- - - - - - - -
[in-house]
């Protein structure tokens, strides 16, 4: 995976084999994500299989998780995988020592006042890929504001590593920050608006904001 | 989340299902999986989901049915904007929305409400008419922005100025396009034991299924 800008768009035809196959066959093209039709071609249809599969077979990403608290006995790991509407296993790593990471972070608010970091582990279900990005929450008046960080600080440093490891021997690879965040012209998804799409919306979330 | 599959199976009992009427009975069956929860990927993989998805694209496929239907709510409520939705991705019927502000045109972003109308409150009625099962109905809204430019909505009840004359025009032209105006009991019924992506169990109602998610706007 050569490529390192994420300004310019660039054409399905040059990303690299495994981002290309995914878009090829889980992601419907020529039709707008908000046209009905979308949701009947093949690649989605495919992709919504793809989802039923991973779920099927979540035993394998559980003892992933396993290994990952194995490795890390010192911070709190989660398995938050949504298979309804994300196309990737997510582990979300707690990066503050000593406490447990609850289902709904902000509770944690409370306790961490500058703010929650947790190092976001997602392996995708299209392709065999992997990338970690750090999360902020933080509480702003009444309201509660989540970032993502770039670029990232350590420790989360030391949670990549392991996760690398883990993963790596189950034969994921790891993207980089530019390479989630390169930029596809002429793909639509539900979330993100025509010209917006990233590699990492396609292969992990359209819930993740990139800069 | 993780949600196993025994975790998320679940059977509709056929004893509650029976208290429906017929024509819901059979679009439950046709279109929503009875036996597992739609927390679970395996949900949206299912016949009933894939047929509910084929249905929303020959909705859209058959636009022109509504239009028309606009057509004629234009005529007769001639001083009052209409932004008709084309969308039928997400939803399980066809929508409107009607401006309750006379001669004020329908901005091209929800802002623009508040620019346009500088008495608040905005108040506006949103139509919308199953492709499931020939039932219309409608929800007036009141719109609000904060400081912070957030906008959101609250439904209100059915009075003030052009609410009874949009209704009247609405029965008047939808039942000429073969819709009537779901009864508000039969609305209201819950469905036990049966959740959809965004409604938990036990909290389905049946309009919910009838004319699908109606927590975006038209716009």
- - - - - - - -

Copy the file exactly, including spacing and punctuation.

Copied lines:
[in-house]
């Protein structure tokens, strides 16, 4: 995976084999994500299989998780995988020592006042890929504001590593920050608006904001 | 989340299902999986989901049915904007929305409400008419922005100025396009034991299924 800008768009035809196959066959093209039709071609249809599969077979990403608290006995790991509407296993790593990471972070608010970091582990279900990005929450008046960080600080440093490891021997690879965040012209998804799409919306979330 | 599959199976009992009427009975069956929860990927993989998805694209496929239907709510409520939705991705019927502000045109972003109308409150009625099962109905809204430019909505009840004359025009032209105006009991019924992506169990109602998610706007 050569490529390192994420300004310019660039054409399905040059990303690299495994981002290309995914878009090829889980992601419907020529039709707008908000046209009905979308949701009947093949690649989605495919992709919504793809989802039923991973779920099927979540035993394998559980003892992933396993290994990952194995490795890390010192911070709190989660398995938050949504298979309804994300196309990737997510582990979300707690990066503050000593406490447990609850289902709904902000509770944690409370306790961490500058703010929650947790190092976001997602392996995708299209392709065999992997990338970690750090999360902020933080509480702003009444309201509660989540970032993502770039670029990232350590420790989360030391949670990549392991996760690398883990993963790596189950034969994921790891993207980089530019390479989630390169930029596809002429793909639509539900979330993100025509010209917006990233590699990492396609292969992990359209819930993740990139800069 | 993780949600196993025994975790998320679940059977509709056929004893509650029976208290429906017929024509819901059979679009439950046709279109929503009875036996597992739609927390679970395996949900949206299912016949009933894939047929509910084929249905929303020959909705859209058959636009022109509504239009028309606009057509004629234009005529007769001639001083009052209409932004008709084309969308039928997400939803399980066809929508409107009607401006309750006379001669004020329908901005091209929800802002623009508040620019346009500088008495608040905005108040506006949103139509919308199953492709499931020939039932219309409608929800007036009141719109609000904060400081912070957030906008959101609250439904209100059915009075003030052009609410009874949009209704009247609405029965008047939808039942000429073969819709009537779901009864508000039969609305209201819950469905036990049966959740959809965004409604938990036990909290389905049946309009919910009838004319699908109606927590975006038209716009």